Saturday, December 09, 2006

Autism no more -- the end of a diagnosis

The diagnosis isn't quite dead, but it's in the ICU:
Entrez Nat Neurosci. 2006 Oct;9(10):1218-20. Time to give up on a single explanation for autism. Francesca Happe, Angelica Ronald and Robert Plomin are at the Institute of Psychiatry, Kings College London, De Crispigny Park, London SE5 8AF, UK.

... We argue that there will be no single (genetic or cognitive) cause for the diverse symptoms defining autism. We present recent evidence of behavioral fractionation of social impairment, communication difficulties and rigid and repetitive behaviors. Twin data suggest largely nonoverlapping genes acting on each of these traits. At the cognitive level, too, attempts at a single explanation for the symptoms of autism have failed. Implications for research and treatment are discussed...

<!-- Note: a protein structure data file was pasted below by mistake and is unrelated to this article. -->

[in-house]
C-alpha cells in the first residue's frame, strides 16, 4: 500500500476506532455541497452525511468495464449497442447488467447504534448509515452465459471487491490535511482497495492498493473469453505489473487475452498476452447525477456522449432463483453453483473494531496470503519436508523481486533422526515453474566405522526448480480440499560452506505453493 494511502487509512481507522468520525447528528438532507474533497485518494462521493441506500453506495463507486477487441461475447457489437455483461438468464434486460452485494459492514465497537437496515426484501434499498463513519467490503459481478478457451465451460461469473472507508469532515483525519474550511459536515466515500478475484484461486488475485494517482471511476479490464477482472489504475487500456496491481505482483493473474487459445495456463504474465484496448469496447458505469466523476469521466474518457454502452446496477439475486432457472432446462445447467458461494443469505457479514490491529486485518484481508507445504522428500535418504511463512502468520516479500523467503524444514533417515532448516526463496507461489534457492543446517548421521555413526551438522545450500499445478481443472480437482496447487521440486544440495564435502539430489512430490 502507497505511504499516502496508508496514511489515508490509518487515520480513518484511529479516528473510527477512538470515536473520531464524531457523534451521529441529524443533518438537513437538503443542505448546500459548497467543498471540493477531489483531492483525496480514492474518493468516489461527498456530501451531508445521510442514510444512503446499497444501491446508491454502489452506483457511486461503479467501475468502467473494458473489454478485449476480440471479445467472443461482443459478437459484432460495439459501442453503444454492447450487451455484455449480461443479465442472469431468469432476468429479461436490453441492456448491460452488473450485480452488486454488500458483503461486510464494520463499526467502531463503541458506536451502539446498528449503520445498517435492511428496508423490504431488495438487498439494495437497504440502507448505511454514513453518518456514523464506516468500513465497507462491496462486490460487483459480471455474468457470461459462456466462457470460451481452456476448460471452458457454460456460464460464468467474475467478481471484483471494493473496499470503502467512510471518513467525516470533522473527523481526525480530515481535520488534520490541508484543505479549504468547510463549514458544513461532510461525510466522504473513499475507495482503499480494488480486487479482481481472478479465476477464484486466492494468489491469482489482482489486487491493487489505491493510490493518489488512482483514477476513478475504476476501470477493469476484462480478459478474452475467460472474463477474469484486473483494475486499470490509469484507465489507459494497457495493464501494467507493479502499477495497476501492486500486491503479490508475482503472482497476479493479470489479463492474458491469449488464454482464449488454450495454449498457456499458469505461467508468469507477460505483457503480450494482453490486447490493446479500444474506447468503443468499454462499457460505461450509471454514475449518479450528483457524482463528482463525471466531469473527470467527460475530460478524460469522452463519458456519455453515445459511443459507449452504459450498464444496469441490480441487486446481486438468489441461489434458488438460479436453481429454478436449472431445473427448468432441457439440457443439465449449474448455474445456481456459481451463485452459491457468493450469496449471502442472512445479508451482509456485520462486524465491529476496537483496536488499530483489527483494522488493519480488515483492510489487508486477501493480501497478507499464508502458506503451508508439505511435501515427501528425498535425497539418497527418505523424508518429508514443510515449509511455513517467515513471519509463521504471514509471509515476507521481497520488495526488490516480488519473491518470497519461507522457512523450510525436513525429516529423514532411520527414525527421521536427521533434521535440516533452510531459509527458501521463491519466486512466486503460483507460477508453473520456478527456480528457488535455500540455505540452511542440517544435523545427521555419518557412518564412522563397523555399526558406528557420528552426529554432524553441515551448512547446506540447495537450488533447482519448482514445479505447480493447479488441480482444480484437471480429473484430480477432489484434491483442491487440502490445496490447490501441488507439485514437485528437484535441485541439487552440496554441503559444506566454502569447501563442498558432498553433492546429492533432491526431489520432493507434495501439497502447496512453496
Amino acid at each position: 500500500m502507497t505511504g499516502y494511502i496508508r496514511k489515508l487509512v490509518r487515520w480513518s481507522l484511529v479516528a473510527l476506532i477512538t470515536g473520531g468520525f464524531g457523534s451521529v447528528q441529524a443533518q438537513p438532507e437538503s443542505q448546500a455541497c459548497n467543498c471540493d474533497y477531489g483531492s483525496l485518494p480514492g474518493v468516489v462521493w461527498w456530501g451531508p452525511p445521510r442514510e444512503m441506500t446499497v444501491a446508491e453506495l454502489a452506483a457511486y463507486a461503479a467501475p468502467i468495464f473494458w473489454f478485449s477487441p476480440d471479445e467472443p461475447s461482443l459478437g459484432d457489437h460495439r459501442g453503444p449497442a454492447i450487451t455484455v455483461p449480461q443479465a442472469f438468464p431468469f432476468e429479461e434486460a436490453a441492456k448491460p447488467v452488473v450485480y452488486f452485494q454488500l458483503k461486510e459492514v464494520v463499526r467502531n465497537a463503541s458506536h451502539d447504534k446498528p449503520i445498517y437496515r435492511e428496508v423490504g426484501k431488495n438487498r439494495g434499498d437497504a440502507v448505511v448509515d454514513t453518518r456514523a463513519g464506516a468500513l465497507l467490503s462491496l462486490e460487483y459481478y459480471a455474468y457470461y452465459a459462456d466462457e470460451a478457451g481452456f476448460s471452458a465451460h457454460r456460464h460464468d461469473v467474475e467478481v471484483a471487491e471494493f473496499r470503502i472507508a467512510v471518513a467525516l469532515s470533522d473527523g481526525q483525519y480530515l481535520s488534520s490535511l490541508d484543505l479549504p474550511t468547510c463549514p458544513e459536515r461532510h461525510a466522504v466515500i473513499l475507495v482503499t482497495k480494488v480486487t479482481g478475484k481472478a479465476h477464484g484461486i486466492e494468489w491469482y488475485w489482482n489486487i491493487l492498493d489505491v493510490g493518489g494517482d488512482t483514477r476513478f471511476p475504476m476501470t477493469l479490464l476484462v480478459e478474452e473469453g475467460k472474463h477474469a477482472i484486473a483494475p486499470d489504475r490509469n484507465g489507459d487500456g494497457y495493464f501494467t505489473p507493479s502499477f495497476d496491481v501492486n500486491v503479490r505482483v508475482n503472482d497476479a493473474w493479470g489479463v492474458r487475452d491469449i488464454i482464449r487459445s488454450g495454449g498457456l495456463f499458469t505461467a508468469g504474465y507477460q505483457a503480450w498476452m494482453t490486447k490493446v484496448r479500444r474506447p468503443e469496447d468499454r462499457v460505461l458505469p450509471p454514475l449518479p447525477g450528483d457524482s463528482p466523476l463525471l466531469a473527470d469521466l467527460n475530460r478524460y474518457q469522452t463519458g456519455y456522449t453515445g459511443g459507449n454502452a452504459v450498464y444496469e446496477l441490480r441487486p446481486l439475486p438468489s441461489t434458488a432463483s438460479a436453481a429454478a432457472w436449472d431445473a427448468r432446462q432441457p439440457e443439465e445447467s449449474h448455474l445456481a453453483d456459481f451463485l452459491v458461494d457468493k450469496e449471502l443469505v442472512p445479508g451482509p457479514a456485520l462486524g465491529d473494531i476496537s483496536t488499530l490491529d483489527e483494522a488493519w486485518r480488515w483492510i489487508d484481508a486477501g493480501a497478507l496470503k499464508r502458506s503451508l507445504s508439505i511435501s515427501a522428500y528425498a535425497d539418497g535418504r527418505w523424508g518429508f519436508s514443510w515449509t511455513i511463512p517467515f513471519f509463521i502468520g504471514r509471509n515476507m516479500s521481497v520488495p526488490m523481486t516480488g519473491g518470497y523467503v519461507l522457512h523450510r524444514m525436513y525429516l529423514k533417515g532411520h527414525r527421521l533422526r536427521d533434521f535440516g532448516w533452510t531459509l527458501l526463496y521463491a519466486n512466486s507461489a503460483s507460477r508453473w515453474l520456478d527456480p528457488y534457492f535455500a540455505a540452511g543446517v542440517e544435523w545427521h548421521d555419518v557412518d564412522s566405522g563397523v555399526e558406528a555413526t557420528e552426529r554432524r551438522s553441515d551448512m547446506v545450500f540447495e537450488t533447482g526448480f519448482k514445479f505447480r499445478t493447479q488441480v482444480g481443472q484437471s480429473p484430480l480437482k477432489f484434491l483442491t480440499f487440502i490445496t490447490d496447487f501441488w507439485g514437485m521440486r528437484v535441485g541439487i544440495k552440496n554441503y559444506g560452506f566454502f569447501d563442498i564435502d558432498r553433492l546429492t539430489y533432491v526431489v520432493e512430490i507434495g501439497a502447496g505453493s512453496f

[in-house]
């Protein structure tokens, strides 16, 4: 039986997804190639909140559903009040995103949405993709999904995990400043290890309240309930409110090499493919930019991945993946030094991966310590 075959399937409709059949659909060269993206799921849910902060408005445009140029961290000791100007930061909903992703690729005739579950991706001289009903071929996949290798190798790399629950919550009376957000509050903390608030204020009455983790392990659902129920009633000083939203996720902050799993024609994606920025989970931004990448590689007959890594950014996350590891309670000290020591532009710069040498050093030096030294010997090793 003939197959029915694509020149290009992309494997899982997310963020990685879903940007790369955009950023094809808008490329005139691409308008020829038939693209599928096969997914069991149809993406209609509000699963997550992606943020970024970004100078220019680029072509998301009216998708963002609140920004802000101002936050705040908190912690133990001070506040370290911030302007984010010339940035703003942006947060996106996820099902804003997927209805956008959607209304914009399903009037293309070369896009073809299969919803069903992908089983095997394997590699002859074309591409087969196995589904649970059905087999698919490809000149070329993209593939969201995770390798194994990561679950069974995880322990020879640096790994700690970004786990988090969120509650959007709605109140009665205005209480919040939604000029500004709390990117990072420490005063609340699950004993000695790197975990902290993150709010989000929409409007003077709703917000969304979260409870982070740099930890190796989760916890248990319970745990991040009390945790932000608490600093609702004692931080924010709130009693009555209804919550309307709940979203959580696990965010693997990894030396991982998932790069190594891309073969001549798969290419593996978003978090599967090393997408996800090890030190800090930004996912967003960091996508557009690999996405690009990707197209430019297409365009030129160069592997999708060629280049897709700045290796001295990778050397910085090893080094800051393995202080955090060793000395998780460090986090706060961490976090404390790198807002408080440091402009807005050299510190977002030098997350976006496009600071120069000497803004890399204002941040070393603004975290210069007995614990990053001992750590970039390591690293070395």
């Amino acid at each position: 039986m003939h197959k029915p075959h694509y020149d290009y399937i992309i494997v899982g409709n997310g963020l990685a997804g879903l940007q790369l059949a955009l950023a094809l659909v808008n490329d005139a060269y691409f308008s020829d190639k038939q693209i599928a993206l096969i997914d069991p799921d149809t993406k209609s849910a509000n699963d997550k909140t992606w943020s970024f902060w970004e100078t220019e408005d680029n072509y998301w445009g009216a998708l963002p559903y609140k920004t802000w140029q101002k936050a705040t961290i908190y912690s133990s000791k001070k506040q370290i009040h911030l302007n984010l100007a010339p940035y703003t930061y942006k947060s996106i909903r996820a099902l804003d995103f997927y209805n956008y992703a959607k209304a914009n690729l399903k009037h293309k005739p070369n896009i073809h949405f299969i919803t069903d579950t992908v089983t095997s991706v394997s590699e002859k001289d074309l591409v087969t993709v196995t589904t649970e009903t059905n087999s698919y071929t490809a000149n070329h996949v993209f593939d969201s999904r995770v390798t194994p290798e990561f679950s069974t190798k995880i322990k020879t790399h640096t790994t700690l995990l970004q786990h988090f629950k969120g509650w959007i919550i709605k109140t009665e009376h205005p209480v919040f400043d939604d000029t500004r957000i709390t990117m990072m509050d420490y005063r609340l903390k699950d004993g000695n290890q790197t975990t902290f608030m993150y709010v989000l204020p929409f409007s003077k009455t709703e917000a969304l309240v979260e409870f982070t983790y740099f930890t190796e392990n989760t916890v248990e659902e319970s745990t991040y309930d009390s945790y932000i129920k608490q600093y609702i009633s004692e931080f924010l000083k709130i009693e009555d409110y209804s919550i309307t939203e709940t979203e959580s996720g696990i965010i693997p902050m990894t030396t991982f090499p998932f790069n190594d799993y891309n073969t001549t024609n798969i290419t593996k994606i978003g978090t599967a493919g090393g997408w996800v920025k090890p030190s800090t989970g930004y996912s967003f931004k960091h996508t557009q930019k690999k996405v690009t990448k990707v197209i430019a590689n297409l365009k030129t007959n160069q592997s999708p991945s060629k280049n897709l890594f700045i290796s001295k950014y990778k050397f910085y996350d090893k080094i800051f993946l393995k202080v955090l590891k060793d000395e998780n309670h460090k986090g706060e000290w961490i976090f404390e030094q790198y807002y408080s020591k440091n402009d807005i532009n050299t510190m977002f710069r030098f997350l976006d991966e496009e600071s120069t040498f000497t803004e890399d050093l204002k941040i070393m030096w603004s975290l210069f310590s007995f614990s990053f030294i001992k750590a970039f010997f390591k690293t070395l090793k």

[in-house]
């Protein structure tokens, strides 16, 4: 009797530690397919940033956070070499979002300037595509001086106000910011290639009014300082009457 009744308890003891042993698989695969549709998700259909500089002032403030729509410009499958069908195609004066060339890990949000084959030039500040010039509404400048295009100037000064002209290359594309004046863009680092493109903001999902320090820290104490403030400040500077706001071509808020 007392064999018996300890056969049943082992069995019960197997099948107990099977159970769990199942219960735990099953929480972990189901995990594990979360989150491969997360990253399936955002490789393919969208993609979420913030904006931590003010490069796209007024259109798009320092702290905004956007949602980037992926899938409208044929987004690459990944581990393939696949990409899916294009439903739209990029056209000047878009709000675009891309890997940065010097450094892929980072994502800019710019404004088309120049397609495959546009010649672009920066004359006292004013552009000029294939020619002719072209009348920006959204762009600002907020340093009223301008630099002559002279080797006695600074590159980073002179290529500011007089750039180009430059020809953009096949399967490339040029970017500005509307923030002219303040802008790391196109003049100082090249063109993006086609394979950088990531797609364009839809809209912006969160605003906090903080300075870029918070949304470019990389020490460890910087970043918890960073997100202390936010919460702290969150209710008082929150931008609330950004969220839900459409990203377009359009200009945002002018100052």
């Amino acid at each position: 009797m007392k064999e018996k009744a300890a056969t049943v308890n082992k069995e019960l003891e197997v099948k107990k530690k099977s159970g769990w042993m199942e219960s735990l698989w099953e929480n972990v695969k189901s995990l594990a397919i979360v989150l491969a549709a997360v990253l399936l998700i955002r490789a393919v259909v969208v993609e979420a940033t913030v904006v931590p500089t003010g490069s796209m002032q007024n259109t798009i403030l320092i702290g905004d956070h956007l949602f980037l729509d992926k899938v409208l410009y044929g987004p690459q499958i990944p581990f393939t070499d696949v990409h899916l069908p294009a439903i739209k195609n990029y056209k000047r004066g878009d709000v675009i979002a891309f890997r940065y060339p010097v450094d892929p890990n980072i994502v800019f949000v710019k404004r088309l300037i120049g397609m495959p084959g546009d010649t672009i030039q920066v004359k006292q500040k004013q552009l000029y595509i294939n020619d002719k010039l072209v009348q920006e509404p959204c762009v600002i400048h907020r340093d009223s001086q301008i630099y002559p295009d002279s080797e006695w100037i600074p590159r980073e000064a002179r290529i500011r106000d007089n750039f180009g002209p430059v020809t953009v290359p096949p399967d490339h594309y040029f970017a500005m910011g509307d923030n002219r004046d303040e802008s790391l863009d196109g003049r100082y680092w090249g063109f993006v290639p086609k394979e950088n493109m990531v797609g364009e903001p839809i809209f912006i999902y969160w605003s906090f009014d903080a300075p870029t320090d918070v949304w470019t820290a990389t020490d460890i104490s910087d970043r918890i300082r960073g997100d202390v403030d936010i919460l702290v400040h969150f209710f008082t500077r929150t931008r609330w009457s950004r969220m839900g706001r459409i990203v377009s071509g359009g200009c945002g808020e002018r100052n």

A diagnostic concept that doesn't correspond to etiology, manifestation, prognostic course or therapeutic intervention is, clinically speaking, useless. The diagnosis of autism will remain important as a label for obtaining research funding, for creating budgets, and for obtaining resources for care and treatment; but as a clinical concept it's on its last legs. We'll have to come up with new ways to think about a large variety of neurobehavioral disorders. Schizophrenia, as a concept, is in similar shape. Sometime in the next 20 years they'll both join 'dropsy' and 'soldier's heart' in the bin of discarded diagnoses.

This is very good. In science as in books of magical fantasy, power begins by knowing the name of the enemy....

1 comment:

Anonymous said...

What radical thinking! Dropsy and Rickets were terms known and feared by everyone a generation [or two] ago, How refreshing to think that DSM might be overhauled, renovated or rejuvenated to reflect current developments.
Best wishes